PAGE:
New York Knicks: How Amar'e Stoudemire Can Return to All-Star Status Next Season
New York Knicks power forward Amar'e Stoudemire had a rough 2011-12 season, as he battled injuries, personal tragedy and team chemistry issues.
As a result, he missed the All-Star game for the first time in five years, posted subpar numbers in every category and the Knicks finished seventh in the Eastern Conference.
You would think that having stars like Carmelo Anthony and Tyson Chandler on board would improve his shooting efficiency, even if his point totals went down. But that wasn't the case. The paint-heavy Stoudemire shot 48 percent and struggled to find a rhythm.
Jared Zwerling of ESPN New York notes that the frontcourt lineup of Anthony, Chandler and Stoudemire was just the fourth-most effective lineup in 2011-12 from a plus/minus standpoint.
New York can't afford to keep these stars off the floor too long, so how can both Stoudemire and the Knicks get to the next level?
His work with Olajuwon include adding several back-to-the-basket moves, which will vastly increase his versatility. If he embraces this style of play, it will give him more options—a better chance to see the floor, dish the ball to Carmelo and company and score on the block.
The "Dream Shake," baby hook, and turnaround jumper should be a more integral part of Stoudemire's game this upcoming season. Utilizing the pivot foot for pump fakes, including the up-and-under move, will help him draw fouls (in 2011-12, he attempted a career-low 5.2 free-throws per game).
Aside from the Olajuwon tutelage, Amar'e must reconnect with his 2010-11 teammate Raymond Felton, with whom he thrived before the Carmelo trade.
Post-up looks from Felton will only work so much; Stoudemire is most effective with Felton when he's on the move. Using curl screens, flashing to the high post, diving to the rim and working the pick-and-roll are proven methods. The key is to mix it up:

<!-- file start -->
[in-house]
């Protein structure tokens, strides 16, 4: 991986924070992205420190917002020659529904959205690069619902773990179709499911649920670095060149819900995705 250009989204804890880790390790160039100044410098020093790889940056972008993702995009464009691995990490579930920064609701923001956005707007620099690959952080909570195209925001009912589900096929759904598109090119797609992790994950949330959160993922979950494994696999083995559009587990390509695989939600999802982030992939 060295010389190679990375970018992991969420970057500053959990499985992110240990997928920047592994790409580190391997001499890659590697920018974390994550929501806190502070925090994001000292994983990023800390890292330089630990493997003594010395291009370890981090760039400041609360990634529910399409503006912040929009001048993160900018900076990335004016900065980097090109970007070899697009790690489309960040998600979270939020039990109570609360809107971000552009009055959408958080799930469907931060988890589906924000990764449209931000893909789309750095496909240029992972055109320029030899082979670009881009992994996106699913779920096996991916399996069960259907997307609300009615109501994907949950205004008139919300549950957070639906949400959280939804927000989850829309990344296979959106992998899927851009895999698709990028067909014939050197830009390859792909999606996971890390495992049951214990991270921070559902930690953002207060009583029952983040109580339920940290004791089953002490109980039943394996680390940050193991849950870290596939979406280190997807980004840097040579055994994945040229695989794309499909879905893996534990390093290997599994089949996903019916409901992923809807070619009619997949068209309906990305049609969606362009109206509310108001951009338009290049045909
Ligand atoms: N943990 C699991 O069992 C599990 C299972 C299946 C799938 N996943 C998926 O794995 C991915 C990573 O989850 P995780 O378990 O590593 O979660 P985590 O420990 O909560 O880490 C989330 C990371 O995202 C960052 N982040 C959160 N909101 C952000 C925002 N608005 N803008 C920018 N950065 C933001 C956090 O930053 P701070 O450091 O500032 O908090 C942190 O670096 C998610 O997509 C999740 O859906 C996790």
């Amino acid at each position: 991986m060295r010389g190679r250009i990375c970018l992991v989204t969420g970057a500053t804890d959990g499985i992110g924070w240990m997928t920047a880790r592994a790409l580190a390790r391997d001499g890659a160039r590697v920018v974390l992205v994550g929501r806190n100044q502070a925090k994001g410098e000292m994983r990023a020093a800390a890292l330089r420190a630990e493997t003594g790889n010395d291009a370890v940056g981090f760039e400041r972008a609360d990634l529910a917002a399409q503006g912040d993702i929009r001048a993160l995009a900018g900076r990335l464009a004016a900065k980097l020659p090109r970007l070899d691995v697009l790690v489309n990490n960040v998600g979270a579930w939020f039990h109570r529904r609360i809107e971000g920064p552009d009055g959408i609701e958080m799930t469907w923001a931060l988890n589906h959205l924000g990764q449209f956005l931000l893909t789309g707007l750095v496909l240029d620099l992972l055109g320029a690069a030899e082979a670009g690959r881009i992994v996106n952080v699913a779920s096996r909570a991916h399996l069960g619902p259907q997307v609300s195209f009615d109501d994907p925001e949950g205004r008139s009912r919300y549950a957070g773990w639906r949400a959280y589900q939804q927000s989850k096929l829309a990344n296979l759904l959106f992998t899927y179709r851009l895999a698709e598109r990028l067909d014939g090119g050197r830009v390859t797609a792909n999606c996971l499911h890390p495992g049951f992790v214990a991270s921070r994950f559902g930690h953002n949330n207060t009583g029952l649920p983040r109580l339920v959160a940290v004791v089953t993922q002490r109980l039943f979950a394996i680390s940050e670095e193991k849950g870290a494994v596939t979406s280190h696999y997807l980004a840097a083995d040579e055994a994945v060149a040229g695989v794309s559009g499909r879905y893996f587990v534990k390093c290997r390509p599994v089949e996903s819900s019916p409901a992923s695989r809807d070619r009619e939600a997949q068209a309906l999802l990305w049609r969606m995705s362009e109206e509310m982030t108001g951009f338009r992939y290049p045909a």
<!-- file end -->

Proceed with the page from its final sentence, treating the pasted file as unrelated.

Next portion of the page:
This footage of the 2011 Celtics game shows just how potent Amar'e can be when he's moving, targeted and varying his approaches.
When he gets the ball on the wing with room to work, or deep in the post with good position, he's much more dangerous than when he gets the ball in the middle of the defense.
Oftentimes, when he's caught in between, he settles for contested 15-footers that don't fall at a high percentage. Stoudemire's a solid mid-range shooter, but not when things are congested.
Zach Lowe of Sports Illustrated discussed his struggles from mid-range last year:
"Stoudemire touched the ball at the elbow much more frequently than Anthony did, nearly seven times per game compared to 3.75 for Anthony, one of the 10 highest numbers in the league. He also shot the ball on 42 percent of those possessions, a very high number. There was just one problem: He was ineffective. Stoudemire shot a middling 46 percent on those elbow possessions and turned the ball over at a pretty high rate."
Amar'e should only shoot the 15-17 foot jumpers when he's open and in rhythm. Otherwise, he should be looking for teammates or attacking the hoop to draw fouls.
The final aspect of his return to stardom is just as important as the other aspects: assertive defense and rebounding.
Stoudemire is a 6'10", 250-pound athlete with the physical capability to rebound and defend better than he actually does. Most of his defensive problems stem from his indecisiveness defending the pick and roll. This must improve.
As for the glass, both Amar'e and the Knicks would benefit tremendously from an uptick in rebounding. He's had some above-average rebounding campaigns, but he's never been a great offensive rebounder.
A more concerted effort on the offensive boards will undoubtedly improve his scoring, free-throw attempts and shooting efficiency.
Revamping his game 10 years into his career isn't going to be easy, but it's doable. If Stoudemire stays aggressive but settles only for high-percentage looks, he will not only excel, but he'll keep Carmelo involved and buoy New York toward the top of the NBA.
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